by Diane Susan Petty
I used to be wealthy and successful—number one in my industry.
Now I sit on a bench contemplating a “No Barking” sign, the “P” graffitied over with a “B”. I observe the cars are indeed parked in front and the dogs are quiet. I notice a sign saying an 18-pound male cat named PhiPhi has run away and wonder if it was because the other kitties were teasing him about his name.
|Diane (far right) with Don George|
Don’s advice? “Come to the Book Passage Travel and Food Writing & Photography Conference. Meet Spud. It’ll be life changing.”
Down to our last $1000, my husband suggested we might want to use that money for groceries; why not wait and go next year? Groceries be damned; I could drop a few pounds anyway. I’m going to the conference.
One minute I’m excited and hopeful for the future; the former confident me has returned. The next I’m petrified about attending, convinced I’m grasping at straws out of pure desperation. What do I know about travel writing?
When you tell your family you’ve spent your last dime on a travel writer’s conference, their faces go blank and they ask why.
When you read The Paris Wife about Hemingway’s brilliant mind and tortured soul, you momentarily wish you had a drinking problem; it might help you become a better writer.
When a stranger in the airport asks where you are off to and you tell her a San Francisco writer’s conference, her face lights up. “Oh, you’re a writer!” she beams with yearning eyes. “You’re so lucky.” I don’t bother to correct her and spend the next hour strutting around the Toronto airport, imagining I am a writer waiting for my flight.
When I’m unexpectedly bumped to first class, I take it as a sign … even the United Airlines gods know I am destined to be a travel writer, jet-setting around the world with my laptop in a beat up leather bag. I wonder if duty-free sells beat up leather bags?
It’s the morning of Don’s pre-conference field trip to Point Reyes Station. Feeling exhilarated and freaked out, I focus my attention on the superficial, worrying about wearing the right clothes, trying to forget I have the wrong degree. Too dressed up and I’ll look uppity. Too casual and I’ll look like a slob who doesn’t care. I wish I knew what that Linda Watanabe McFerrin was wearing.
Guess what? Wear tattered jeans or a ball gown; it doesn’t matter.
At Cowgirl Creamery, we sit with Don and plot our day. Walk. Observe. Write. Eat. Repeat. Share what you wrote at the end of the day.
My confidence is back; I can walk and talk and gawk. And I love to eat.
I feel the need to be more brilliant, interesting, and observant than anyone else in our group. I want to stand out and be noticed. I can’t possibly share my ideas or observations lest someone steals them; they are that brilliant.
Don tells us to put ourselves in the shoes of a travel writer. I sit on a bench and try hard to observe new, unique things. The only thing I observe is that I want another one of those new, unique cookies from Bovine Bakery across the street and that the dogs in Point Reyes Station seem to be able to read.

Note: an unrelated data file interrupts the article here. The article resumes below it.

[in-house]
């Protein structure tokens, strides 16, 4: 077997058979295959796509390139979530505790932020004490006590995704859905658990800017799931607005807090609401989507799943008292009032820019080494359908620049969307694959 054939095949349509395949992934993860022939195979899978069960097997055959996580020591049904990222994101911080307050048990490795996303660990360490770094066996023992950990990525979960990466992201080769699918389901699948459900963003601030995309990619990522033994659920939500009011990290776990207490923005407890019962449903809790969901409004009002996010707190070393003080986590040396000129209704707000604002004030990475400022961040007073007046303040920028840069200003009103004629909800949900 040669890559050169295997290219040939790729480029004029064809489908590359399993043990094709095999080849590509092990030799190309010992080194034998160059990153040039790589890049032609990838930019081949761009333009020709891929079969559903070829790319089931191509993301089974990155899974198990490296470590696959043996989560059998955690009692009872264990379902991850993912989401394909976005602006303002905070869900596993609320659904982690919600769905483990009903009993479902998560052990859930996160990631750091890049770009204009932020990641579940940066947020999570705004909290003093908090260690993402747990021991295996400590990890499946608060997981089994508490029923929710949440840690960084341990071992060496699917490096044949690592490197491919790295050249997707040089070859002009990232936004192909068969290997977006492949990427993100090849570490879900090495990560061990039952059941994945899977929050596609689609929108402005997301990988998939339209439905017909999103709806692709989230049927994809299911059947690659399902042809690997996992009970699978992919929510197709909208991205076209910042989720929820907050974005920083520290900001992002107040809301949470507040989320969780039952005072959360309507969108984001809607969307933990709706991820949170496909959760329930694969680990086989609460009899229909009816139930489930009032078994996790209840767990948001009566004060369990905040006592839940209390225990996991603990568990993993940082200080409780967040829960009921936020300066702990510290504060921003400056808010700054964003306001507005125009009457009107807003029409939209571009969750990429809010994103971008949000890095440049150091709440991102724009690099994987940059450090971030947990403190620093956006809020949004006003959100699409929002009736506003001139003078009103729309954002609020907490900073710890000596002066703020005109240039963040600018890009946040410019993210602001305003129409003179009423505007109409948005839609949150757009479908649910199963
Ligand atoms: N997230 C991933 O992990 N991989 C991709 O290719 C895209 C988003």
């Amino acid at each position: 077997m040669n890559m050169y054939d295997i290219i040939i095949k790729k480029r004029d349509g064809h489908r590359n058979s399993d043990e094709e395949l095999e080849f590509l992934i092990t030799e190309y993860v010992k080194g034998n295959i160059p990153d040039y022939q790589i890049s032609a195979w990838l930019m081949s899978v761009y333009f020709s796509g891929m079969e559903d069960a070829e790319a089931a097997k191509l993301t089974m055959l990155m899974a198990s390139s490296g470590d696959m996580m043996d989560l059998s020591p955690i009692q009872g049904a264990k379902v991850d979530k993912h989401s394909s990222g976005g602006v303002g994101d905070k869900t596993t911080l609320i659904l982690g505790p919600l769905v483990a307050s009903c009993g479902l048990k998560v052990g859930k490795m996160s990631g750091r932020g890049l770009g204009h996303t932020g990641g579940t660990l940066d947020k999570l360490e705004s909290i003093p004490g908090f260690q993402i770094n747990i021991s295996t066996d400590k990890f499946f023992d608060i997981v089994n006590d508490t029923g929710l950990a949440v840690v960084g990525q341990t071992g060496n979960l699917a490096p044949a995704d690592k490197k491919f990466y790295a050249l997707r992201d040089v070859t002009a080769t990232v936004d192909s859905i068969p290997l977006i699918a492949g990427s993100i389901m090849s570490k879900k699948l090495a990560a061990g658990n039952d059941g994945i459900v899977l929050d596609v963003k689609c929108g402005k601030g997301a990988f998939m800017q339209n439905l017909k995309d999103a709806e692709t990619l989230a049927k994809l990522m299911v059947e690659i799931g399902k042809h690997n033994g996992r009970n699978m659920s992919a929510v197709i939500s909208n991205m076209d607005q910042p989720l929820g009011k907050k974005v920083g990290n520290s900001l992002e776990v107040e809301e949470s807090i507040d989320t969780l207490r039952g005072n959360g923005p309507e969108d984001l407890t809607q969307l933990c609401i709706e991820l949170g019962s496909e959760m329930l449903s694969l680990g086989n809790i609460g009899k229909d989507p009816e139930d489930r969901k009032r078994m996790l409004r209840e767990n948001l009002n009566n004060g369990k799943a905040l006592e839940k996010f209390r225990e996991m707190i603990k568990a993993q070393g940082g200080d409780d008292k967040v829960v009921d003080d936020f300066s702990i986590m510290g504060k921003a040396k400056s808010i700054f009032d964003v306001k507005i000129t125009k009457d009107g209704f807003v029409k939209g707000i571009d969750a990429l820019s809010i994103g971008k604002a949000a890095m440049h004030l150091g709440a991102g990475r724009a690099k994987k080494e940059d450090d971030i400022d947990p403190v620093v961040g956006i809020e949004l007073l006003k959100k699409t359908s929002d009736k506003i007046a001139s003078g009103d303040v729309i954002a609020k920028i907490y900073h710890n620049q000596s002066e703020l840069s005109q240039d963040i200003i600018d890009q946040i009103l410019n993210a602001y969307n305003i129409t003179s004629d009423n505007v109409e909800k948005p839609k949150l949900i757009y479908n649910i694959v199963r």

It’s the end of our field trip, time to share what we wrote.
Someone commented on the painful juxtaposition of signs about the future of Point Reyes Station posted on an abandoned red brick building.
Damn. I didn’t even see the building, let alone the juxtaposition.
Another mentions a dialogue about a 45 lb marlin, overheard between a pedestrian and someone in a car stopped in the middle of the road.
Damn. The only dialogue I heard was someone yelling, “We don’t want you travel writers here; we don’t want to become another Carmel.”
Don asks if anyone has written a piece.
|Diane with "Gold Shoes"|
Blogger, Kylethevagabond volunteers to read his piece. When he pulls out his 32” flatscreen laptop, everyone ooohs and aaahs as if he has just invented the wheel.
Damn. Why didn’t I bring my laptop?
A silence hangs over the group after he reads his work. He apologizes; this was just a rough draft. He works for Gadling. He has published 45 articles. Someone says his lede is brilliant and natural. I think his nut bar is perfect until a colleague gently explains it is called a nutgraf.
I want to go eat a nut bar at Toby’s Feed Barn across the street.
The drive back to Book Passage is much less animated. Some of us are feeling we should not be here. Why didn’t I go to journalism school? Stupid, useless, law degree.
Back at the store, feeling completely inadequate, I look at all the courses I can take throughout the year to hone my craft. That’s what I need to do, despite the fact that I don’t yet have a craft and I have nothing to hone. I don’t even know what hone means. Take more courses, then write something. That’s my new plan.
Guess what? It is far easier to pay $350 for another course than it is to write something and risk rejection. Janis Cooke Newman tells us, “Your immediate goal should be ten rejection letters.” Genius.
At the intro dinner, I maneuver to sit with my idol from the San Francisco Chronicle, Spud Hilton. He actually buys articles. He tells our table of newbies exactly what he wants … lede-nutgraf-scene-scene-scene-walkaway. That‘s it. This is what I came for. I have a roadmap. I’ve cracked the code. I already feel the conference was worth it, and it hasn’t even started. I don’t care if I have to live on nut bars for the rest of my life; I’m going to be a travel writer.
|Diane Susan Petty|
Photos and story by Diane Susan Petty